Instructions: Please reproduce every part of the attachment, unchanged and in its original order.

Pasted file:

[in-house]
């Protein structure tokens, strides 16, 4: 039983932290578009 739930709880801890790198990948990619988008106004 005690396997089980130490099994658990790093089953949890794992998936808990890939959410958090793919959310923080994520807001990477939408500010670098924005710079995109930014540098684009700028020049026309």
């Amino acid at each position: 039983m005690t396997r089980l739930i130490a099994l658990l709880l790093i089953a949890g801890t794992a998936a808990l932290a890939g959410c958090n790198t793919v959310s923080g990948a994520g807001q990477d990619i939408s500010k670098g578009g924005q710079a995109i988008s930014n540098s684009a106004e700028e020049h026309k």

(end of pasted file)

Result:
[in-house]
């Protein structure tokens, strides 16, 4: 039983932290578009 739930709880801890790198990948990619988008106004 005690396997089980130490099994658990790093089953949890794992998936808990890939959410958090793919959310923080994520807001990477939408500010670098924005710079995109930014540098684009700028020049026309």
């Amino acid at each position: 039983m005690t396997r089980l739930i130490a099994l658990l709880l790093i089953a949890g801890t794992a998936a808990l932290a890939g959410c958090n790198t793919v959310s923080g990948a994520g807001q990477d990619i939408s500010k670098g578009g924005q710079a995109i988008s930014n540098s684009a106004e700028e020049h026309k």